For winter, the ideal thermostat temperature is 68 degrees Fahrenheit when you're at home. Energy.gov 68 degrees is a good room temperature while you're awake at home, but recommends lowering it while you're asleep or away. Lowering your thermostat 10-15 degrees for eight hours can reduce your heating bill by 5-15%.
The lower the temperature is inside of the home, the slower the rate of thermal energy loss. To achieve optimal comfort, it is recommended for homeowners to set their thermostats between 68 to 72 degrees while there are people inside of the home.
When gone, you can set your thermostat anywhere from 76 to 78. Additionally, if you set your thermostat a few degrees higher when you sleep (76-78), you can save energy (which means saving money in cooling costs).
The best bedroom temperature for sleep is approximately 65 degrees Fahrenheit (18.3 degrees Celsius). This may vary by a few degrees from person to person, but most doctors recommend keeping the thermostat set between 60 to 67 degrees Fahrenheit (15.6 to 19.4 degrees Celsius) for the most comfortable sleep.
Hot, dry air can leave you dehydrated, and even reduces your ability to fight off infections. Leaving the central heating on all night can also leave you thirsty and with a dry mouth.
Depending on the season, the ideal house temperature for both comfort and efficiency is between 68 to 78 degrees Fahrenheit. In the summer, the recommended thermostat setting is 78 degrees F. In the winter, 68 degrees is recommended for energy savings.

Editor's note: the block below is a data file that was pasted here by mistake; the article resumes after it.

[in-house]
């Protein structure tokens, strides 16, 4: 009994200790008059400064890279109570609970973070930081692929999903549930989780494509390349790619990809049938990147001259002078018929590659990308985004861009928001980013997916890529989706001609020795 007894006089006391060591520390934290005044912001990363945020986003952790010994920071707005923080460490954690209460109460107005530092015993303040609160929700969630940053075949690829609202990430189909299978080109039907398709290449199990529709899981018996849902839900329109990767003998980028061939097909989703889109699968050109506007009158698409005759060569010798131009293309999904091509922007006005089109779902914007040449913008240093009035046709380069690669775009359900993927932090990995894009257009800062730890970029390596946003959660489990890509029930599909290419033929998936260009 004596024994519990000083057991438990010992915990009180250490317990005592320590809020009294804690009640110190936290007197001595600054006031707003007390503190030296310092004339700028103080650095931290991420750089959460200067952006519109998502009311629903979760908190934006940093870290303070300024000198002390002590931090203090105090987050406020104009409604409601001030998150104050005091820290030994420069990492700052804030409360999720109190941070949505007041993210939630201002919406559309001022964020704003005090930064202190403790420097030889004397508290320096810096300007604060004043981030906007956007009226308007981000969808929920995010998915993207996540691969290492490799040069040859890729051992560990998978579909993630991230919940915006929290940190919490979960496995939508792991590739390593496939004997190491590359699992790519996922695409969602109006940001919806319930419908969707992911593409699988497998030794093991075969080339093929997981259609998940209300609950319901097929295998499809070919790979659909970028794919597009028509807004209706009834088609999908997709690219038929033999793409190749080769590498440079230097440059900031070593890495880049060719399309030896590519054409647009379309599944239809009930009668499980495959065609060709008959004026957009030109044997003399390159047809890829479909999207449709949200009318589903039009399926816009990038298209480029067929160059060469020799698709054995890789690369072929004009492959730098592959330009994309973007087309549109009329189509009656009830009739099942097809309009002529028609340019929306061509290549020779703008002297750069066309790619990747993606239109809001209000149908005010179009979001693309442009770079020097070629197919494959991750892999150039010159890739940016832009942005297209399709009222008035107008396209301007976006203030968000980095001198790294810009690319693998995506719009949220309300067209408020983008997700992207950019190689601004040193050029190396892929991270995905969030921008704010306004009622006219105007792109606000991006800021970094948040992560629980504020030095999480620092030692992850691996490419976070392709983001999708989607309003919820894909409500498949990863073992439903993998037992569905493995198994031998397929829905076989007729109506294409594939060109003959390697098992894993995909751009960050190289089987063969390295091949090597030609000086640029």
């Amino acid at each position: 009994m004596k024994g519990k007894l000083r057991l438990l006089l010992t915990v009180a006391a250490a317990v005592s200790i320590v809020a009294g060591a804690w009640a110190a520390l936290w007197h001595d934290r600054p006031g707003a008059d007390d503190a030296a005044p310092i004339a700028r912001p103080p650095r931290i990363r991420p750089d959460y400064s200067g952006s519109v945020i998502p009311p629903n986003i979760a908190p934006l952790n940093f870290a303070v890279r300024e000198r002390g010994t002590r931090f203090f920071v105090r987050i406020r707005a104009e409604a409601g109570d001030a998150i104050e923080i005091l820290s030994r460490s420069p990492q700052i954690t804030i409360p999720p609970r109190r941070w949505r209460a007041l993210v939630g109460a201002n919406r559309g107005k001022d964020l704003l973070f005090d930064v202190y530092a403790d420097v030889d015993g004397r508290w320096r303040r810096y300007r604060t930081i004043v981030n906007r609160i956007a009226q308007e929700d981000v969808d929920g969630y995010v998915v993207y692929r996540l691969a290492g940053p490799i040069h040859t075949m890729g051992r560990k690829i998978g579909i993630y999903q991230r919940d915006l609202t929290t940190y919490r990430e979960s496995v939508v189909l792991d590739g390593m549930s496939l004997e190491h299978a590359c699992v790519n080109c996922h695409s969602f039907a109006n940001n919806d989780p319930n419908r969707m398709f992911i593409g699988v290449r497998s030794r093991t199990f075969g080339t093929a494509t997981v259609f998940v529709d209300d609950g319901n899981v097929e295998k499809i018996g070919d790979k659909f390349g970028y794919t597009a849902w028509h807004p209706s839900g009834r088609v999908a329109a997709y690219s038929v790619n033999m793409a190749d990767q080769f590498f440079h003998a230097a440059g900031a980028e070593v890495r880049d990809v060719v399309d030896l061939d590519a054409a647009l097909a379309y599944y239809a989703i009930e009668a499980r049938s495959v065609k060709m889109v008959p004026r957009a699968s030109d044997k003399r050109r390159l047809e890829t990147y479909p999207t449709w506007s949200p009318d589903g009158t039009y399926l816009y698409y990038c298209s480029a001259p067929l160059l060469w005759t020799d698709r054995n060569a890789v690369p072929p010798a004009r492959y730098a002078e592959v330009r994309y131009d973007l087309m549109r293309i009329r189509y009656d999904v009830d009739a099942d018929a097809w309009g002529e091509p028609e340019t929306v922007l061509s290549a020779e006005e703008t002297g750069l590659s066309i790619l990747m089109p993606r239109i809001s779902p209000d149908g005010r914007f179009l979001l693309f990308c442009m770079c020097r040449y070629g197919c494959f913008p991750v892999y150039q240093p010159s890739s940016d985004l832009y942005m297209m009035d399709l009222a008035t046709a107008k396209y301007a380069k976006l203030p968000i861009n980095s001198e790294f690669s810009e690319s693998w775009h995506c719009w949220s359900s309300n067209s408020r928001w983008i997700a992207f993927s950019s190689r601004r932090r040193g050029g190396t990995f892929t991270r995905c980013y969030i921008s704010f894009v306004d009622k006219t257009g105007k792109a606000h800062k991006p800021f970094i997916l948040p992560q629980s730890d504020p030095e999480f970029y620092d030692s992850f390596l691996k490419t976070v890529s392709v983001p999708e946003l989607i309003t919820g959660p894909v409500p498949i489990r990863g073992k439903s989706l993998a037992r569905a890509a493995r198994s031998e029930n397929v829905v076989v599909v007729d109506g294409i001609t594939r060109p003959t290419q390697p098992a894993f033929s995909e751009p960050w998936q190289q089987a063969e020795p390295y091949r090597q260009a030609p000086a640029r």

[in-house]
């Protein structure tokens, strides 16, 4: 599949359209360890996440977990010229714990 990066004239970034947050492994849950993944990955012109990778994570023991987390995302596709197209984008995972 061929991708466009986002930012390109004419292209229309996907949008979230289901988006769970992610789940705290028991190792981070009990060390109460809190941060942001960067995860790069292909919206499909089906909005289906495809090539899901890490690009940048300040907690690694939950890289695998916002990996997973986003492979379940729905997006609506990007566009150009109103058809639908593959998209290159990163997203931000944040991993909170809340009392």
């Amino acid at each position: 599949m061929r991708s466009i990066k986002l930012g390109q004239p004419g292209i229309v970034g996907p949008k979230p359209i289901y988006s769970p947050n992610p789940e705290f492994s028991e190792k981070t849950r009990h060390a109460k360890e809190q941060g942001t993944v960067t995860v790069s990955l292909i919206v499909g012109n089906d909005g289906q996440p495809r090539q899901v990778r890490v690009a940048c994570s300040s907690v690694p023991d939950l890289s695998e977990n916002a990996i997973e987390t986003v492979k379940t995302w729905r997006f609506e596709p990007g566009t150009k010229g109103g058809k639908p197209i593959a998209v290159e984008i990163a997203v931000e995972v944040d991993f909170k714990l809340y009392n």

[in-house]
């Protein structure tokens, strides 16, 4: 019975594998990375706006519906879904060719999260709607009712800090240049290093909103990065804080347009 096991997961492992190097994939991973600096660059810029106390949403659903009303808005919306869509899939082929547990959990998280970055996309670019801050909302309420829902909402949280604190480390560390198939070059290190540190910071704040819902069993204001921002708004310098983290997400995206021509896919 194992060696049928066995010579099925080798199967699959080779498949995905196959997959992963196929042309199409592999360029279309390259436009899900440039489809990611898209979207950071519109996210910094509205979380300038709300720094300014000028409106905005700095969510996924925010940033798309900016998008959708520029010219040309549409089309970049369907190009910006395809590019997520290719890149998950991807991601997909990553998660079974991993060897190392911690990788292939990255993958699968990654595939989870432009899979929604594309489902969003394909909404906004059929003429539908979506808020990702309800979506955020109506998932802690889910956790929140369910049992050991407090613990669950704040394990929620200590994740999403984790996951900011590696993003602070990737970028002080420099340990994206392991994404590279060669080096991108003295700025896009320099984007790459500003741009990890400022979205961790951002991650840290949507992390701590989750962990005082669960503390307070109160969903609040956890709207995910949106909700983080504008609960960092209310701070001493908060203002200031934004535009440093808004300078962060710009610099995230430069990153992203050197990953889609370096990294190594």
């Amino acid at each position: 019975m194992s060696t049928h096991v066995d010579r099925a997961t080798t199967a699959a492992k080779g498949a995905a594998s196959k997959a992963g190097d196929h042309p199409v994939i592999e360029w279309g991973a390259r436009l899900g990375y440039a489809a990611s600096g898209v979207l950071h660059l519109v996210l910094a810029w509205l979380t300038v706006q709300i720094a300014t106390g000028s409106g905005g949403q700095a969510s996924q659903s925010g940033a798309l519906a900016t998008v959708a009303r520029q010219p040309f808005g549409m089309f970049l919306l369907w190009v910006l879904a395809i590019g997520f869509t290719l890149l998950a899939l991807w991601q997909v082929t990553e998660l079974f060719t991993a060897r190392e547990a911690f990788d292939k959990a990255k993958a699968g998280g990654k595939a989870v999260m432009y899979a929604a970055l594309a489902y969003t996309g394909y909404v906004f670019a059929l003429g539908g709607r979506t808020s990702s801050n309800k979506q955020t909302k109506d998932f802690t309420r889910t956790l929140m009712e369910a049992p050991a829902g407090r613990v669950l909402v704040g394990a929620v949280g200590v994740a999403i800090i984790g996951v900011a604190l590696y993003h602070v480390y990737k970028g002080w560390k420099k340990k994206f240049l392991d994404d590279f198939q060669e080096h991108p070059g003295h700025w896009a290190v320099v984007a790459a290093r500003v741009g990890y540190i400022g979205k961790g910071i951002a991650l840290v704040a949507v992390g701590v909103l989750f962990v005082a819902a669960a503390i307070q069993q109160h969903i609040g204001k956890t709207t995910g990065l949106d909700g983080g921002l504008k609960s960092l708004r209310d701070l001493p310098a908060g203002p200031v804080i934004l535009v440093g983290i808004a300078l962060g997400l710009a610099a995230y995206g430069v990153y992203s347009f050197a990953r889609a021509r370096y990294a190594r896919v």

Any time you're awake and at home during the summer, the ideal thermostat temperature is 78 degrees. This home temperature for energy efficiency lowers your cooling bills by 12 percent compared to keeping it at 74 degrees. If you're afraid 78 degrees is too warm, remember to dress for the season.
Generally, our bodies are most comfortable when the air inside of our home is within a degree or two of a steady 75 degrees F during the hot, summer months. This temperature setting, however, is only necessary when your house is occupied during waking hours.
According to the Department of Energy, 68 degrees Fahrenheit is the sweet spot when you're home during the winter. You can also drop it down a few degrees when you're sleeping to save more energy, as you'll be under the blankets for extra warmth.
Even if you keep your temperature between 60°F and 65°F, your home or apartment may not be warm enough to keep you safe. This is a special problem if you live alone because there is no one else to feel the chilliness of the house or notice if you are having symptoms of hypothermia.
You'll likely feel more comfortable in a house that's set at 75 degrees with a lower humidity level than you would in a home that was set at 68 degrees with a higher humidity level. Once you have the right size air conditioner, there's still an ideal temperature range to consider.
The World Health Organization (WHO) recommends indoor temperatures of at least 64°F (you can drop that down to 62°F at night if you're really looking to save on your heating bill). But if you have infants, sick or elderly people in your household, then it's recommended that you keep the thermostat set at 70°F.